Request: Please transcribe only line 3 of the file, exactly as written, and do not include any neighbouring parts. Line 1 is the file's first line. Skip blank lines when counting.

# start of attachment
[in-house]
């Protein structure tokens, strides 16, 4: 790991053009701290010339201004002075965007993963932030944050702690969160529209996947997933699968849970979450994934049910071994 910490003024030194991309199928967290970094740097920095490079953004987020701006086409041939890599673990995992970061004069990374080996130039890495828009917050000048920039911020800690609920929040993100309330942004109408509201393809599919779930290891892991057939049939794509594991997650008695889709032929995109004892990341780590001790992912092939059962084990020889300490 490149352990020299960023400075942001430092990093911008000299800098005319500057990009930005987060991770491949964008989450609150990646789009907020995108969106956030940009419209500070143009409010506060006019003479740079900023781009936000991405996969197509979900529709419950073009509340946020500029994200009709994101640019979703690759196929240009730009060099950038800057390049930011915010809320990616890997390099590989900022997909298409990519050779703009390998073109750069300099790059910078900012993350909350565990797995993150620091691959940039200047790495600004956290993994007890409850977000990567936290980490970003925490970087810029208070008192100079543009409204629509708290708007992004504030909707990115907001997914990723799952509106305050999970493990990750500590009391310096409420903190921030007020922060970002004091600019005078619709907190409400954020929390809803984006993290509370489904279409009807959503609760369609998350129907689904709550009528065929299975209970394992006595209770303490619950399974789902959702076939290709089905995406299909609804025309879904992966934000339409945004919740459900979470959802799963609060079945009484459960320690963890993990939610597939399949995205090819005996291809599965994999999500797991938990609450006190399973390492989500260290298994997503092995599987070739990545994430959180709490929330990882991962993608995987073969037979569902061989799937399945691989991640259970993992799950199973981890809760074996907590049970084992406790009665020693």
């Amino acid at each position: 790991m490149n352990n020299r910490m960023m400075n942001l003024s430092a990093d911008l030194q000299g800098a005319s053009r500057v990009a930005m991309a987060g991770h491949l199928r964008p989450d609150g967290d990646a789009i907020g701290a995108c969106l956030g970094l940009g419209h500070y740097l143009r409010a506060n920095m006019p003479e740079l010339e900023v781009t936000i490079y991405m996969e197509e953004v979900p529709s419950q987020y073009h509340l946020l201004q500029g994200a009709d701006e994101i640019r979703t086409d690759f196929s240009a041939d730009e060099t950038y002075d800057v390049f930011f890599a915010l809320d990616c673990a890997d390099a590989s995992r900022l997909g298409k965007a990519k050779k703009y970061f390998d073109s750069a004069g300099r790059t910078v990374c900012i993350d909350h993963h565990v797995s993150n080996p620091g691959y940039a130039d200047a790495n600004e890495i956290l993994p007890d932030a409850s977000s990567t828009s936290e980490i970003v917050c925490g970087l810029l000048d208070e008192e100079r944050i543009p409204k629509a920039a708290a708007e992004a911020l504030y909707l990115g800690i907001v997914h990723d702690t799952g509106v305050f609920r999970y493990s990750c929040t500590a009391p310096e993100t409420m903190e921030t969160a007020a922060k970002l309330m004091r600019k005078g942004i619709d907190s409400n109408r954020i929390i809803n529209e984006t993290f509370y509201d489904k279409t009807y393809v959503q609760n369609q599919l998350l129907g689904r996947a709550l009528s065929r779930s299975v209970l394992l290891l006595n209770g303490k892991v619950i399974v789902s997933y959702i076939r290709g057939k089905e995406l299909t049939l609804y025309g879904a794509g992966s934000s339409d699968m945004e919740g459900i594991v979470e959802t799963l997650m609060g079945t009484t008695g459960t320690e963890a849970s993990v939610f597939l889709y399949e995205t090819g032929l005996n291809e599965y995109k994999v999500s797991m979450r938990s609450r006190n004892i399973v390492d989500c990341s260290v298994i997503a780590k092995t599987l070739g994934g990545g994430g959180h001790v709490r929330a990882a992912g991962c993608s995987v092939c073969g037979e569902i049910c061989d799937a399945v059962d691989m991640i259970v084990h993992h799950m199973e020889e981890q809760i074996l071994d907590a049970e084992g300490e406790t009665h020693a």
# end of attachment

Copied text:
């Amino acid at each position: 790991m490149n352990n020299r910490m960023m400075n942001l003024s430092a990093d911008l030194q000299g800098a005319s053009r500057v990009a930005m991309a987060g991770h491949l199928r964008p989450d609150g967290d990646a789009i907020g701290a995108c969106l956030g970094l940009g419209h500070y740097l143009r409010a506060n920095m006019p003479e740079l010339e900023v781009t936000i490079y991405m996969e197509e953004v979900p529709s419950q987020y073009h509340l946020l201004q500029g994200a009709d701006e994101i640019r979703t086409d690759f196929s240009a041939d730009e060099t950038y002075d800057v390049f930011f890599a915010l809320d990616c673990a890997d390099a590989s995992r900022l997909g298409k965007a990519k050779k703009y970061f390998d073109s750069a004069g300099r790059t910078v990374c900012i993350d909350h993963h565990v797995s993150n080996p620091g691959y940039a130039d200047a790495n600004e890495i956290l993994p007890d932030a409850s977000s990567t828009s936290e980490i970003v917050c925490g970087l810029l000048d208070e008192e100079r944050i543009p409204k629509a920039a708290a708007e992004a911020l504030y909707l990115g800690i907001v997914h990723d702690t799952g509106v305050f609920r999970y493990s990750c929040t500590a009391p310096e993100t409420m903190e921030t969160a007020a922060k970002l309330m004091r600019k005078g942004i619709d907190s409400n109408r954020i929390i809803n529209e984006t993290f509370y509201d489904k279409t009807y393809v959503q609760n369609q599919l998350l129907g689904r996947a709550l009528s065929r779930s299975v209970l394992l290891l006595n209770g303490k892991v619950i399974v789902s997933y959702i076939r290709g057939k089905e995406l299909t049939l609804y025309g879904a794509g992966s934000s339409d699968m945004e919740g459900i594991v979470e959802t799963l997650m609060g079945t009484t008695g459960t320690e963890a849970s993990v939610f597939l889709y399949e995205t090819g032929l005996n291809e599965y995109k994999v999500s797991m979450r938990s609450r006190n004892i399973v390492d989500c990341s260290v298994i997503a780590k092995t599987l070739g994934g990545g994430g959180h001790v709490r929330a990882a992912g991962c993608s995987v092939c073969g037979e569902i049910c061989d799937a399945v059962d691989m991640i259970v084990h993992h799950m199973e020889e981890q809760i074996l071994d907590a049970e084992g300490e406790t009665h020693a």